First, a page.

I have blogged multiple times on the murky question of when an appellee can raise alternative grounds in support of a judgment and when it must cross-appeal to assert that ground in a Maine state court. As a public service, I am blogging on this again, and will repeat my warning. The bottom line, as I expressed in those entries, and as I wrote in an ABA practictioner's guide on Maine courts, is you'd better file a cross-appeal.
This footnote only reinforces this conclusion. If the trial court rules against you on any argument that you raised below, then even if the ultimate judgment is in your favor, if the other side appeals, prudency dictates a cross-appeal if you want to raise that argument before the SJC.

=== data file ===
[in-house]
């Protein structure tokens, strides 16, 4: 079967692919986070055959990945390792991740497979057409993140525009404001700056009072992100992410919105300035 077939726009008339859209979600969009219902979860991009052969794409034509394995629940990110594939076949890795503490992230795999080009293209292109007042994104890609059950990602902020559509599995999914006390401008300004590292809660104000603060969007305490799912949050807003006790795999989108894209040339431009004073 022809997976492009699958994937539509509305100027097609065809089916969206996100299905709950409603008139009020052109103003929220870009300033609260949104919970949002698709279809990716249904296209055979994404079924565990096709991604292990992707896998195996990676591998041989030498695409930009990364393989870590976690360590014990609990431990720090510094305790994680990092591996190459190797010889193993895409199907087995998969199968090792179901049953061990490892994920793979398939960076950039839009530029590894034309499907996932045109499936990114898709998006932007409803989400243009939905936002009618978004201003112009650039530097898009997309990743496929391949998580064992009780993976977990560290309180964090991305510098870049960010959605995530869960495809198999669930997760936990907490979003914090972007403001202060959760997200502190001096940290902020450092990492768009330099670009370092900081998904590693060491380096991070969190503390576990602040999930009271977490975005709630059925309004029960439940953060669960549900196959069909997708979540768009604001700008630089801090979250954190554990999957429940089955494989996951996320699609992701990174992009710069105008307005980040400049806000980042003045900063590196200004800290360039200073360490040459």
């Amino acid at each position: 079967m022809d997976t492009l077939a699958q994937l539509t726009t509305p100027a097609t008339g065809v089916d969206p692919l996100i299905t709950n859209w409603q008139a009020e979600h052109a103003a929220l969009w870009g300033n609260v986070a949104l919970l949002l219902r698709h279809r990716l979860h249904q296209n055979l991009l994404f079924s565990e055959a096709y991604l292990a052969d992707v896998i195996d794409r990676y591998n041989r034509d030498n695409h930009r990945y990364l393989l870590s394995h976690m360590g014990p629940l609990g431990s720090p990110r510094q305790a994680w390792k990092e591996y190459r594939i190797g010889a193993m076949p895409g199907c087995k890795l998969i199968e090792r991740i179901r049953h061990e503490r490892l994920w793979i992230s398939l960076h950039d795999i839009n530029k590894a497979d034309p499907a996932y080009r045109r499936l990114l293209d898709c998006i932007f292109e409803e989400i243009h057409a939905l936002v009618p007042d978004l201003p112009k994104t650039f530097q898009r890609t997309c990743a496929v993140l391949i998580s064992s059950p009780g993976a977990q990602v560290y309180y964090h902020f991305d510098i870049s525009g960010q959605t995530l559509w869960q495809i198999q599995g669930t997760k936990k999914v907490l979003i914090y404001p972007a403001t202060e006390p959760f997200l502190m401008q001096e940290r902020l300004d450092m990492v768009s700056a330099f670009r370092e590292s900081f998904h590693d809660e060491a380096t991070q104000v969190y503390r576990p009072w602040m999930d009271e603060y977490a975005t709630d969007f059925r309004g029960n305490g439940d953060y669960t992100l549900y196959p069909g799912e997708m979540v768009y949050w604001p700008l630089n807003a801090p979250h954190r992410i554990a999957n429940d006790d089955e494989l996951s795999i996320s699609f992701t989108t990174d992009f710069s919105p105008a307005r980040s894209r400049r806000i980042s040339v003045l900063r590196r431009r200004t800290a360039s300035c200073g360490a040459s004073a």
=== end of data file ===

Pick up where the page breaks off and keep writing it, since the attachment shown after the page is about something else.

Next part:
Generally speaking, in most other courts, you can raise any "argument" you want on appeal as an appellee to sustain a judgment in your favor. Alternate ground arguments are fine. The usual test for having to cross-appeal is whether you want anything in the judgment itself changed (e.g. another penny more or less of damages). I blogged on a decision in the First Circuit a few years ago that seemed to blur the line between seeking a change in the judgment and raising an argument, so appellees, beware in that court as well, but the general rule is as I've set forth if you wander about appellate texts. Indeed, the Federal Circuit gets quite cranky if you do file a cross-appeal in this context.
There is even some Maine SJC case law that says the same thing: arguing an alternate argument to sustain a judgment is fine.
To me, the general rule allowing alternate arguments makes sense, because you don't have standing to file an appeal unless you are adversely impacted by a judgment. If you win a $1 million judgment, but don't like the basis for it cited by the trial court, you can't appeal (unless you want more $$$). Given this rule of standing, how can alternate bases to sustain a judgment be a sufficient to ground a cross-appeal?